According to the Journal of the American Medical Association, medical malpractice is the third leading cause of death in the United States, right behind heart disease and cancer. A recent Johns Hopkins study reported than malpractice kills more than 250,000 people a year and other reports place the number higher than 400,000 a year. Yet more than 70% of medical malpractice claims are dropped, denied, or dismissed after the initial stages.
Before initiating a malpractice claim, it’s good to know why those claims are most often dismissed. In Part I of this article, we’ll discuss the most common categories of medical malpractice claims and the legal requirements for a malpractice suit. In Part II, we’ll discuss the most common pitfalls found in medical malpractice claims and why they may fail in court.
Most malpractice claims fall into one of six categories: a misdiagnosis, delayed diagnosis, failure to treat, surgical errors, birth injuries, and medical product liability.
A misdiagnosis is one of the most common malpractice claims. It occurs when a physician examines a patient but fails to diagnosis the patient’s illness or diagnoses the patient with the wrong illness. It may qualify as malpractice because it prevents the patient from receiving necessary treatment or, in the case of a healthy individual improperly diagnosed with an illness, results in unnecessary treatment. Not all misdiagnoses qualify as malpractice, however. Malpractice occurs if the physician fails to do what other physicians would do in a similar situation, and the patient is harmed as a result.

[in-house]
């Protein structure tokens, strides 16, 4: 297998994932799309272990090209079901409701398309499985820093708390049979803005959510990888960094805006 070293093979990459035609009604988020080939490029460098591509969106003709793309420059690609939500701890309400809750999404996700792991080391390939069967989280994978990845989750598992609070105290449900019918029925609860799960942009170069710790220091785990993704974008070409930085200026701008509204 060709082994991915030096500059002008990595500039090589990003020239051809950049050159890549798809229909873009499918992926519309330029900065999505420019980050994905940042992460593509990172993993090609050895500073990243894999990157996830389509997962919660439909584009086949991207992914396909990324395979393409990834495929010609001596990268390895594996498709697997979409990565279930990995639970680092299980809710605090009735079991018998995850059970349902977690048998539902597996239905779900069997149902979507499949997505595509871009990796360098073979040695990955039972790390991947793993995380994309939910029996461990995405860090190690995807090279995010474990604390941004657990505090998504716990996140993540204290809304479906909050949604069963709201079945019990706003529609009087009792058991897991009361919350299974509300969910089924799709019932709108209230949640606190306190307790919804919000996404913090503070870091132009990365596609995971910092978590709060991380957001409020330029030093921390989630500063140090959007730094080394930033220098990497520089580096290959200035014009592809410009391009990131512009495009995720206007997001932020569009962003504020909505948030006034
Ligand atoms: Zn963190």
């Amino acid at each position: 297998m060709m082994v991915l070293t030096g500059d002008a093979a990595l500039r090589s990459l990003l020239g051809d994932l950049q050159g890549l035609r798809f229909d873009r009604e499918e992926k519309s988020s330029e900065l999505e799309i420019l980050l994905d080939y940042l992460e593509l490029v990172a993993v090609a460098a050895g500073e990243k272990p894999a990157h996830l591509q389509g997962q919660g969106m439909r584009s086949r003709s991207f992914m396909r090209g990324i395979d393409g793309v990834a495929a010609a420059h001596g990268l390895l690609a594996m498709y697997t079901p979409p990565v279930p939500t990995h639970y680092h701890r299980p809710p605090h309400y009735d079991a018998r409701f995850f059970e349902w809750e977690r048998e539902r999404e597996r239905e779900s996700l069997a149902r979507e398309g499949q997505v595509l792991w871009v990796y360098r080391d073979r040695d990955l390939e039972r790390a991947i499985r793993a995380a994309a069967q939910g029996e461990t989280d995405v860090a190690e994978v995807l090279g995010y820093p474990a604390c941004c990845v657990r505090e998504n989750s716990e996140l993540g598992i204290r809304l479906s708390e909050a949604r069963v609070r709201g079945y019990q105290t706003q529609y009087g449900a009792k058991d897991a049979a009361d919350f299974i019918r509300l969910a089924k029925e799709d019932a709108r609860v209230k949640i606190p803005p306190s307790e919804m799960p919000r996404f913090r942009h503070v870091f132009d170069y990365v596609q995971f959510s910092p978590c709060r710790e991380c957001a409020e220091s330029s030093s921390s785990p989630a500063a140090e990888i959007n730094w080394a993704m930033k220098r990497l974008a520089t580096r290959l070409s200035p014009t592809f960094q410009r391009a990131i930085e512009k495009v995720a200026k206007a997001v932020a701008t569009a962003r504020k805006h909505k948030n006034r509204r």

A delayed diagnosis is similar to a misdiagnosis because the delay in diagnosing a patient immediately may allow their condition to worsen. To qualify as malpractice, the physician must have failed to evaluate the patient as completely as other physicians would in the same treatment situation. For example, if a physician failed to order a necessary test or misinterpreted the test results at first.